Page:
Thereís an elephant disguised as a tree outside my window
It bends and waves its long trunk so enthusiastically
there must be a whole herd of them coming in my direction
It is a long way from Africa
here in my bedroom
where grey light plays games with the sun
and dances like a safari
wild jungle on my wall.
Red scarecrow girl/a slip of a thing/this hollow dried out twig of a thing,
blackbird eyes darting like a Don't Look Now vision/object of derision
caught her on CCTV/this hint of a thing/shivering skin-and-bone stick of a thing
rattling about in a size ten coat, ten sizes too big for her frame.
This man/this guard/this brick of a thing/this thick-skinned/hard-nosed prick of a thing,
sausage pink fingers came right up behind her, grabbed her shoulder
like porcelain china/such a fragile delicate chip of a thing.
The room where they took her/a pit of a thing/windowless/nowhere to sit of a thing,
they poked and they prodded and picked at the girl/said they'd call the police
and tell all the world what a low-down/uncivilised trick of a thing and she shook.
This creature/this bird/this wishbone-thin little flit of a thing/featherless/
fatherless spit of a thing she blanked all the voices and fingers and pointing she left them all there
with their out-of-nose jointing and flew from the room through the back of her mind
this practically invisible/wholly derisible/breakable/shakable/bit of a thing.
And the chatter
Ö the chatter.
It seems to be less and less important
to be where the action is.
I am more and more certain
I am not missing anything,
content to sit here
above the party
watching the stars.
The air is like glue
and only the breeze squeezing through the open window
makes it less thick
My babyís breath
rides in like waves.
She is reminding me of her presence,
like a too tight jumper, we two
above the drunken conversation.
I, stuck to my sheets
and her, on her pillow.
The night is black;
deathly still, yet oddly animated.
An animalís fur ruffles,
a spiderís leg twitches
and the air dances insanely in our room,
and the lively chatter,
I. Muir Wood
The Park ranger said thereíd be a storm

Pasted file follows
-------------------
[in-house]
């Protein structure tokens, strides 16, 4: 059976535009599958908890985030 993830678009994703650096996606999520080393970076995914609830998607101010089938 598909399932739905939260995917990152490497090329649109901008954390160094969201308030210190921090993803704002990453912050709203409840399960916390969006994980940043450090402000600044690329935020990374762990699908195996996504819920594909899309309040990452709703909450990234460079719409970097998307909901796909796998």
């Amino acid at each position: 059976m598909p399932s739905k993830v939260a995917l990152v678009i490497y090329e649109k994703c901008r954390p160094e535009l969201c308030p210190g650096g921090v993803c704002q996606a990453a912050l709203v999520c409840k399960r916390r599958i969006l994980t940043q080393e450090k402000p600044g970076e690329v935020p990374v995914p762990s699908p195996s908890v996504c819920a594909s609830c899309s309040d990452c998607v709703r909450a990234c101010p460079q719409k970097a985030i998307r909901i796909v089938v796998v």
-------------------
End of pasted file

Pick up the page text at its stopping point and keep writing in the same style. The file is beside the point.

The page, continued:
by the weekend said thatís a good thing
the creek will rise up and the Coho will return
to spawn in freshwater. Three years of feasting
on Pacific fruits and they come back to starve
in the red wooded shade of Sequoian giants -
centenarians who measure life slowly in rings -
and watch them return, fry to fingerling.
The fish are jumping. They rinse the salt
from their scales forget the taste of the sea
push upstream to riffle and then lie still
in the same gravel bed of their infancy
each salmon death silver pink
a new beginning.
II. You must remember this
You asked me for news. On Tuesday
I cut his nails they had grown too long.
If I was his mother I would have known
to bite them off feeling gently with my
tongue for sharp edges protecting the
soft pads of his fingertips shielding them
with my teeth. I use these clippers clumsily
but only once he winced. A kiss is just a kiss
and when I was finished, he smiled.
I could never have done that alone, he said.
The fundamental things apply. Once you
watched your dying friend be washed and
shaved for the last time by his youngest brother.
The tenderest act, you said and so it was
with my fatherís fingernails that will grow again
and keep growing after everything else has stopped.
III. Opera Cafť
San Francisco is not my town, he said,
as though that might explain his confusion
being taken out on city streets where
tail lights flash bright from red to white
wet rain falls gutters rise and conversation
between strangers buzzes like a bulb
that needs replacing. Where would you
call home? I asked him, ordering Russian
cabbage soup thinking Pittsburgh and
knowing that questions are no longer the
thing that can be answered. The morning fog
may chill the air I donít care. He had no
appetite for cabbage which in any case was
not like the one he remembered but
when they brought the cake - chocolate with one
candle - eight waiters in white aprons
and cummerbunds sang happy birthday
with operatic grace and I salted the soup
with my crying leaving that part of me there,
washed by rainwater, soaked dry by sawdust,
on the floor of Maxís Deli.
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